Our Location

Ancient City

The city measures approximately 2 km x 1.8 km and has a double enclosure of earthen walls. It appears to have been founded around the middle of the 5th century AD, as suggested by an inscription of a king named Devanika, found in the modern village of Vat Luang Kau. Two inscriptions discovered recently in the same area inform us that, as early as the end of the 6th century AD, it was the capital city of king Mahendravarman, who later became the ruler of the Sambor Prei Kuk area (240 km south-west in Cambodia).

Later on, this city (often identified with Shrestapura) lost its role as political capital when the founding dynasties extended their rule over the whole Khmer territory.

They moved their political centers with them finally establishing their capital at Angkor (beginning C.10th). Nevertheless, the successive Khmer rulers never forgot their origins, since most of them, until the last king (Jayavarman VII, end C.12th), established religious foundations in and around Vat Phou.

They made donations for the maintenance of the sanctuary, the religious importance of which was never denied. Afterwards, Vat Phou became an active Buddhist sanctuary, and remains so today: every year, at the time of the February full moon, a pilgrimage is held which attracts many worshippers.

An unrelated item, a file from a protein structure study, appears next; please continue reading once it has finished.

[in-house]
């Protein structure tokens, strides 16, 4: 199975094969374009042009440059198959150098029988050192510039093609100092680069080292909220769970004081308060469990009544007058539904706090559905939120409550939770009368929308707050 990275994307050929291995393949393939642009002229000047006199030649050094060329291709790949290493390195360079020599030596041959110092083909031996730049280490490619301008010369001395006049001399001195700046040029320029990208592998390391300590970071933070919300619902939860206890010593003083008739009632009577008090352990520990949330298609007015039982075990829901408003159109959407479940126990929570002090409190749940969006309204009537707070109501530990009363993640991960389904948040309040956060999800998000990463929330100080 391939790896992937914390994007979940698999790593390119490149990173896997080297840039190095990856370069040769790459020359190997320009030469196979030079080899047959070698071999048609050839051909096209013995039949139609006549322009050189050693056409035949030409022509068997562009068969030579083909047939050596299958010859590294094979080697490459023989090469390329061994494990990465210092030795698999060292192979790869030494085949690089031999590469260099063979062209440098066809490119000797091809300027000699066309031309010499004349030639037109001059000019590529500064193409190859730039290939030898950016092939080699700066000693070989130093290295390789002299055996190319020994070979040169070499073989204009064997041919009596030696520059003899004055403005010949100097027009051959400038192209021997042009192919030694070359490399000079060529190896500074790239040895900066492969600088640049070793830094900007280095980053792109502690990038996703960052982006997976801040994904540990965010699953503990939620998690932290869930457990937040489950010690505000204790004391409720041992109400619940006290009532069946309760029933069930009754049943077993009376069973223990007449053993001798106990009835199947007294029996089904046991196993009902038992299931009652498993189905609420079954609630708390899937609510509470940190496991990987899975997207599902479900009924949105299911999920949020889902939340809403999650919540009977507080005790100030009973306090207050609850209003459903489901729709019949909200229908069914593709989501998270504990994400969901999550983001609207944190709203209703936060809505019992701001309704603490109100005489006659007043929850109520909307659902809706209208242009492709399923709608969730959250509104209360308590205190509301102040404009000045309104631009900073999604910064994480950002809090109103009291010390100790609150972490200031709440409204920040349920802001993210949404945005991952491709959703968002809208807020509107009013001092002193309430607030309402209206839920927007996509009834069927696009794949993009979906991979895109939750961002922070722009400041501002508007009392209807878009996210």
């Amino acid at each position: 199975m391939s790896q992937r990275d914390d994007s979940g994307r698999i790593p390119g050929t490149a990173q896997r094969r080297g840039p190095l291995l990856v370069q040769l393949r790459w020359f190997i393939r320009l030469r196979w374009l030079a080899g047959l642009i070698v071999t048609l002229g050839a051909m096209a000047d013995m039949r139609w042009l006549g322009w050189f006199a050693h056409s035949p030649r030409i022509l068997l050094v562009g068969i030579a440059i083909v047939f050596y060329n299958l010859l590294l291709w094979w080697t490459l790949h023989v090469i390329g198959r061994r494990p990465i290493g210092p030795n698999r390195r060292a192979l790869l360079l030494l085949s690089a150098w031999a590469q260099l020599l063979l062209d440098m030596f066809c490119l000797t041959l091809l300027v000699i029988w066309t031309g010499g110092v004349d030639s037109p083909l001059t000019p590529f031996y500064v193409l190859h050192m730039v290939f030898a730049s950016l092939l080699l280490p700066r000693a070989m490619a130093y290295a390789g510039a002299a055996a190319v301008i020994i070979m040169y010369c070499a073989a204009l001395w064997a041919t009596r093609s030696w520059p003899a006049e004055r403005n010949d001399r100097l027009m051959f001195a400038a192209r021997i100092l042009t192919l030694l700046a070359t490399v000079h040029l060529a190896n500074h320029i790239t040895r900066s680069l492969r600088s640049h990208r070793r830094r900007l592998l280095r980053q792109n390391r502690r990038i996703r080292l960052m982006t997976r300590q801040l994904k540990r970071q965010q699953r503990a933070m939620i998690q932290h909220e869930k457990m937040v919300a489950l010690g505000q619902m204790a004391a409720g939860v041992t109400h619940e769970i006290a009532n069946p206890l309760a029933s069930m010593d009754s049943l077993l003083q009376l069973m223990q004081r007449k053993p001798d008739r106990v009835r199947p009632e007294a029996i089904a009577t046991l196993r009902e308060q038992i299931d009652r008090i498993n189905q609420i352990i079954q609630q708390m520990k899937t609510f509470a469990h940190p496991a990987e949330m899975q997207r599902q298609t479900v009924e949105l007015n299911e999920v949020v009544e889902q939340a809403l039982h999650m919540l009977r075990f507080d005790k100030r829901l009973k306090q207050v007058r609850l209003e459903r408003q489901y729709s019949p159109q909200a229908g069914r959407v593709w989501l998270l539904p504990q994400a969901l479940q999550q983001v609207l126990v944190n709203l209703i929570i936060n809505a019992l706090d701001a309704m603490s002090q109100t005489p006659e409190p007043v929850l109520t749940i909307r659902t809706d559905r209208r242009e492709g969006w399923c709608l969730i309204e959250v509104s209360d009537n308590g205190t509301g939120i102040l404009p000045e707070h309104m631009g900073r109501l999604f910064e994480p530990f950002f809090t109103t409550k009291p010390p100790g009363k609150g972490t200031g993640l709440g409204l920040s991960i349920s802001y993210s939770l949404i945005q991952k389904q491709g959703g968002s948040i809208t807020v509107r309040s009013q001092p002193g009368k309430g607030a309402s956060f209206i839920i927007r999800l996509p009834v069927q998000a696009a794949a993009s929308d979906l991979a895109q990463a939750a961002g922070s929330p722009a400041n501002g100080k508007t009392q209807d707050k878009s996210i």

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8 Trails around Vat Phou

Archaeological, cultural and natural trails in Champasak district

Unveiling Monument

Restoration by Lao-French Cooperation

Publications

Guide book, history, explorations and research at Vat Phou and around

Vat Phou Master Plan 2016

Champasak Cultural Landscape Master Plan 2016

Scientific seminar Vat Phou - June 2017

Seminar on recent archaeological discoveries in the region of Vat Phou and Southern Laos

New Transportation service

Mini-van between Champasak and Pakse every day

Our Common Heritage

Exploring the World Heritage sites in Cambodia, Laos and Viet Nam

Awareness raising campaign

on Environment during Vat Phou Festival 2018.

Map Vat Phou and Around - Pierre Pichard - EFEO - 1992

WHO World Heritage
Sites to go Smoke free